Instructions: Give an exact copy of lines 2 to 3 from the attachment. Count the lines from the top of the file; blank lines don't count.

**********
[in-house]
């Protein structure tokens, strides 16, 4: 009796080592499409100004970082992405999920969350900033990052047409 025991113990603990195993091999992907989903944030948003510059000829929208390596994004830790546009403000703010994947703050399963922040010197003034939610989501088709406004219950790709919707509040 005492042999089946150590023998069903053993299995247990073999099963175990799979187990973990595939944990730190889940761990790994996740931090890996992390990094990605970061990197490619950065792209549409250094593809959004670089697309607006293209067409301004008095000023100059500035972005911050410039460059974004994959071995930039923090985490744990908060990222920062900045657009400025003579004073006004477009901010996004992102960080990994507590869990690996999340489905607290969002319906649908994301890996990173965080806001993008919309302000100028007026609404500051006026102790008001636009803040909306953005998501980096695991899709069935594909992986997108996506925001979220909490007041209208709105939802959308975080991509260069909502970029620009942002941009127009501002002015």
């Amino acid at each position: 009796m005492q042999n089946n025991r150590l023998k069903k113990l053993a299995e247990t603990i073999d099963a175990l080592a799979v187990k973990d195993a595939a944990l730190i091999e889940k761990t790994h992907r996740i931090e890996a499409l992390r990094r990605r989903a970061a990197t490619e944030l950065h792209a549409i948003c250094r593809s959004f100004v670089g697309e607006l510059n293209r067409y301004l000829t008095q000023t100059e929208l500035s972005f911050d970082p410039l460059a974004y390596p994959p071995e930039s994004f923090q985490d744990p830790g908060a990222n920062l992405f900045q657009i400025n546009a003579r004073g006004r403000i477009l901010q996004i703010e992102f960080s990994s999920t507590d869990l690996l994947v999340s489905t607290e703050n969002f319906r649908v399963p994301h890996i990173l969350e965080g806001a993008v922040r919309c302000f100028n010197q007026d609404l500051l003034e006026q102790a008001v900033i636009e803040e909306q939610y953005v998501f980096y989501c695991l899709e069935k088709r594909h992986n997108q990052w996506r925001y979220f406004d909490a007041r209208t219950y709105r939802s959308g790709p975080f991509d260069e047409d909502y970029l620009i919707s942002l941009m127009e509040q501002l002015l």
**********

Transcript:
């Protein structure tokens, strides 16, 4: 009796080592499409100004970082992405999920969350900033990052047409 025991113990603990195993091999992907989903944030948003510059000829929208390596994004830790546009403000703010994947703050399963922040010197003034939610989501088709406004219950790709919707509040 005492042999089946150590023998069903053993299995247990073999099963175990799979187990973990595939944990730190889940761990790994996740931090890996992390990094990605970061990197490619950065792209549409250094593809959004670089697309607006293209067409301004008095000023100059500035972005911050410039460059974004994959071995930039923090985490744990908060990222920062900045657009400025003579004073006004477009901010996004992102960080990994507590869990690996999340489905607290969002319906649908994301890996990173965080806001993008919309302000100028007026609404500051006026102790008001636009803040909306953005998501980096695991899709069935594909992986997108996506925001979220909490007041209208709105939802959308975080991509260069909502970029620009942002941009127009501002002015």
């Amino acid at each position: 009796m005492q042999n089946n025991r150590l023998k069903k113990l053993a299995e247990t603990i073999d099963a175990l080592a799979v187990k973990d195993a595939a944990l730190i091999e889940k761990t790994h992907r996740i931090e890996a499409l992390r990094r990605r989903a970061a990197t490619e944030l950065h792209a549409i948003c250094r593809s959004f100004v670089g697309e607006l510059n293209r067409y301004l000829t008095q000023t100059e929208l500035s972005f911050d970082p410039l460059a974004y390596p994959p071995e930039s994004f923090q985490d744990p830790g908060a990222n920062l992405f900045q657009i400025n546009a003579r004073g006004r403000i477009l901010q996004i703010e992102f960080s990994s999920t507590d869990l690996l994947v999340s489905t607290e703050n969002f319906r649908v399963p994301h890996i990173l969350e965080g806001a993008v922040r919309c302000f100028n010197q007026d609404l500051l003034e006026q102790a008001v900033i636009e803040e909306q939610y953005v998501f980096y989501c695991l899709e069935k088709r594909h992986n997108q990052w996506r925001y979220f406004d909490a007041r209208t219950y709105r939802s959308g790709p975080f991509d260069e047409d909502y970029l620009i919707s942002l941009m127009e509040q501002l002015l």